Let's take a look at the factors that influence how inventory is marketed, then we'll discuss the ways that dealers can take advantages of the changes that follow.
It wasn't very long ago that dealers, vendors, and even OEMs would laugh at the notion of people shopping for cars on their mobile devices. Sure, the old flip phones and Blackberries has the ability to surf the net, but it was normally driven by very slow connections and the small screen experience was abysmal on most sites.
We're not talking about decades ago. This was the way that mobile browsing worked for most consumers less than 7 years ago. It's the most obvious example of how technological changes have influenced how our industry operates. It won't be the last.
Within the changing paradigm of consumer expectations are two primary factors that influence them: age and sentiment. Millennials, for example, were not of much interest to dealers a few years ago for the simple reason that most of them were not of car-buying age. Today, a good chunk of them are and more of them are entering into the market for the first time every day.
The other aspect, sentiment, is driven by the changing geo-political structure. It is mercurial compared to just a couple of decades ago when brands were able to maintain strong positive sentiment for long periods of time. Today, the public opinion about a company can change as the result of a public relations blunder, a consumer group attack, or even a simple Tweet that goes viral.
Consumers today are less loyal to individual brands but more influenced by changes in the sentiment about particular cars, manufacturers, and dealers.
We're in a growth market. More people bought cars in 2013 than 2012. More people bought cars in 2014 than 2013. it's up for debate whether this trend will continue in 2015.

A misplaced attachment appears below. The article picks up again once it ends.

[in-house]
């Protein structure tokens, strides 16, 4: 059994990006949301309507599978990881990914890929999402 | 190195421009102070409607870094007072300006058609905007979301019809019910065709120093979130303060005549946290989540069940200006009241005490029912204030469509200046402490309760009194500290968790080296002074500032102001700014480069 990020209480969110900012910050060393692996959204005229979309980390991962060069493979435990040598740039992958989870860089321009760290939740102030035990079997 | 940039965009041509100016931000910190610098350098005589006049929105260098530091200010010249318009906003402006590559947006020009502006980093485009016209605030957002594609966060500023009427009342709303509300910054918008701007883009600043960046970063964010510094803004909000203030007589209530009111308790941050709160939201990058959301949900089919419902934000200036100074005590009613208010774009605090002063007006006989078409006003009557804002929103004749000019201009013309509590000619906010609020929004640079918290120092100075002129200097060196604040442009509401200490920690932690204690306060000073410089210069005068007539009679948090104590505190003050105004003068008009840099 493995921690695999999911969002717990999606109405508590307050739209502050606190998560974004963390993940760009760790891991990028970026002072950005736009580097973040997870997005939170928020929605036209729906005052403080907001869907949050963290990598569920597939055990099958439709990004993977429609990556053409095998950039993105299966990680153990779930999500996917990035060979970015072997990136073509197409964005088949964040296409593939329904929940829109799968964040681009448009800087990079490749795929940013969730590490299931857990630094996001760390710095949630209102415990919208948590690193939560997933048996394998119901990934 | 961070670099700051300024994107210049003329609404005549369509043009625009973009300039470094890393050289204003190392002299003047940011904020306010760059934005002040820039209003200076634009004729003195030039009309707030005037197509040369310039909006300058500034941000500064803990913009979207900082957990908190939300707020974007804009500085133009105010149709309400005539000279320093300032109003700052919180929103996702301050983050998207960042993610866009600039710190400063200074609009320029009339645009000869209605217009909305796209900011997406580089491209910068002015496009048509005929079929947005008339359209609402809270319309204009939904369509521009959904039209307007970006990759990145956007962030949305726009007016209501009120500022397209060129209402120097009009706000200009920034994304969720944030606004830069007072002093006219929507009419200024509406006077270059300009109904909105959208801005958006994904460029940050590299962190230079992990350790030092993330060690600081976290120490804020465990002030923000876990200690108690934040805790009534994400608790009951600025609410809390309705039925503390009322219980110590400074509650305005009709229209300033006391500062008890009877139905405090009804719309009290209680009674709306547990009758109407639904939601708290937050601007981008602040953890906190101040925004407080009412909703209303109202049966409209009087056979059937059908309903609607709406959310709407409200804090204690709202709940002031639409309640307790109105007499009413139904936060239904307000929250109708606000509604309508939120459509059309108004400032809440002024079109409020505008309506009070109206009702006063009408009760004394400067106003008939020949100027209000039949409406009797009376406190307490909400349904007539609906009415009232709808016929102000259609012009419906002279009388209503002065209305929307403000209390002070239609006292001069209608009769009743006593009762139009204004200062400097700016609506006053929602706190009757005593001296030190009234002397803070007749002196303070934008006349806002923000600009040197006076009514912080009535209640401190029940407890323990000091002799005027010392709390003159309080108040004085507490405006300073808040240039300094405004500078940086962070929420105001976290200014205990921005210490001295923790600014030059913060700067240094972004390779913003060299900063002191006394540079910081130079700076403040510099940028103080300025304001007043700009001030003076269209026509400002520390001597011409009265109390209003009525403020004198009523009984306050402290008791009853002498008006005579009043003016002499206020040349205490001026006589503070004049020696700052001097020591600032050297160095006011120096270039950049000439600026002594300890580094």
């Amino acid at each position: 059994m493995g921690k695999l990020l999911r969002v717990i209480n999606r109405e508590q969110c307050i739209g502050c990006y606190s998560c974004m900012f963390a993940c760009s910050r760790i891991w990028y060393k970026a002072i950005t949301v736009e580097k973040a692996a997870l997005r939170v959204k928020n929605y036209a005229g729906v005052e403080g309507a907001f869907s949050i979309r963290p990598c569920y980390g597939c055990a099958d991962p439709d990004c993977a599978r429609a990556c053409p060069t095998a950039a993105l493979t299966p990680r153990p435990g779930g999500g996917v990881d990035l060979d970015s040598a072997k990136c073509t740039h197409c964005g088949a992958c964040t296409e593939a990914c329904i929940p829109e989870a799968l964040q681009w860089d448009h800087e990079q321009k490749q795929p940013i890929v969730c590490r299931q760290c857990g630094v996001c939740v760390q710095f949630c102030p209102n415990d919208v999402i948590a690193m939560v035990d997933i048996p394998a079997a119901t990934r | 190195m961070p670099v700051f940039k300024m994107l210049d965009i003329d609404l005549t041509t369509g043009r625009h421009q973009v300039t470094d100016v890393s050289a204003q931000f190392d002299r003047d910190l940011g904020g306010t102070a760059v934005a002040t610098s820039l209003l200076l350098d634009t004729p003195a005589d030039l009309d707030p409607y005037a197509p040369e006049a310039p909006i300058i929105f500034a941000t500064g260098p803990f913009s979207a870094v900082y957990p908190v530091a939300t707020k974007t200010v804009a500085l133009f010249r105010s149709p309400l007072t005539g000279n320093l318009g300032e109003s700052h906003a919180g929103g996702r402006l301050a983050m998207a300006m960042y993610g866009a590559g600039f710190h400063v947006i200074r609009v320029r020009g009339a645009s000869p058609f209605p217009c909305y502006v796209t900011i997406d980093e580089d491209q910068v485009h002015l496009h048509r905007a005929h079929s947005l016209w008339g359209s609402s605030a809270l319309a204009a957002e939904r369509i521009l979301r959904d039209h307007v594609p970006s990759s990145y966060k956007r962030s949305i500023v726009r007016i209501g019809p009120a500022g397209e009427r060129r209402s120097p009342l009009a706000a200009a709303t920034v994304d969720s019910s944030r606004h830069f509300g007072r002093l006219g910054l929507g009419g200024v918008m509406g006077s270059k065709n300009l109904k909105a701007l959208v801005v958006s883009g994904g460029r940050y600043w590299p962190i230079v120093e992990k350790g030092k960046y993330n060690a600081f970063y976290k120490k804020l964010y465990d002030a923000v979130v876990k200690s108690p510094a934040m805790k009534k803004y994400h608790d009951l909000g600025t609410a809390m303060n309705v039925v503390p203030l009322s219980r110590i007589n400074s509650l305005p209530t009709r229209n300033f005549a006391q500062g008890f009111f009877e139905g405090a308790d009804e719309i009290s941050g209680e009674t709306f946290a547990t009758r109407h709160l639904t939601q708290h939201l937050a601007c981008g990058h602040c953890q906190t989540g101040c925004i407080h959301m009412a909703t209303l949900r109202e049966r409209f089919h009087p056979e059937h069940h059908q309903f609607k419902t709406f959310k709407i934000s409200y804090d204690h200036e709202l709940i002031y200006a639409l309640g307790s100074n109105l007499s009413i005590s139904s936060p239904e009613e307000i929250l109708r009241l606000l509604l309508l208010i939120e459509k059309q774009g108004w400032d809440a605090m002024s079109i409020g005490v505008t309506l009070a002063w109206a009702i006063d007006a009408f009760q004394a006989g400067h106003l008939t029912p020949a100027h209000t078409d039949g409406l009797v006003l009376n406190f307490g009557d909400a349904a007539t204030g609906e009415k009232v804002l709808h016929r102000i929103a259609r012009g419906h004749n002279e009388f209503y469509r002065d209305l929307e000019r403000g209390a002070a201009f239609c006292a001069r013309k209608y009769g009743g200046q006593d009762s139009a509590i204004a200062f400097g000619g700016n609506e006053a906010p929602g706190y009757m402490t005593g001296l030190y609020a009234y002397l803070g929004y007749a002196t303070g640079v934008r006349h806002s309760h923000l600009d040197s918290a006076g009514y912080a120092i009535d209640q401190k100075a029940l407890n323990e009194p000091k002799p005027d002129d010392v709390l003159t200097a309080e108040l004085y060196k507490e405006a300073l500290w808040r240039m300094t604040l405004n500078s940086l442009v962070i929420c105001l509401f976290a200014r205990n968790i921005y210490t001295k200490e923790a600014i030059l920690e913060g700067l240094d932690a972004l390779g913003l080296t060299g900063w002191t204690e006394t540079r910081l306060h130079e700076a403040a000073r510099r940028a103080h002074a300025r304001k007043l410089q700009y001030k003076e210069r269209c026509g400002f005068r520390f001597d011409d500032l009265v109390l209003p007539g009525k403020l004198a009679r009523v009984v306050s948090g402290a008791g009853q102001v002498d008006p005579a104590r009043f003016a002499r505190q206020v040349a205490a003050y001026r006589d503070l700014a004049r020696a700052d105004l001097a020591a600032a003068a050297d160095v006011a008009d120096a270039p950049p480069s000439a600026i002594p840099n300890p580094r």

It isn't just about the condition of the general economy. There are other economic factors that influence the way that dealers should be marketing their inventory. For example, at the time of this article, gas prices are lower than they've been in years. This has an effect on sales of nearly all types of vehicles. The compacts, hybrids, and electric vehicles are less appealing than they were when gas was a dollar or two higher, while trucks and SUVs are more viable. This can change quickly.
Depending on what's in stock, a dealership has the need to push a particular model at any given point. Then, once you add in the requirements and incentives that the OEMs put out, they can put a focus on a different set of new vehicles.
The ability to be nimble and push the right inventory out to the right people is an extremely important part of inventory marketing in 2015.
What it All Means
All of these changes as part of the evolution of the car business means that dealers need to follow the best practices that seem to always be changing. There are always going to be new ways for dealers to market their inventory, but one thing definitely won't change: you have to be everywhere.
We can all look at the way that things are changing and make the decision that we have to constantly change the way we market, but that isn't necessarily the solution. Applying the data we have in hand to the various marketing venues is the key to successful inventory marketing in 2015. It can all seem very complex and in many ways it is. However, there are some things that are much simpler than they seem.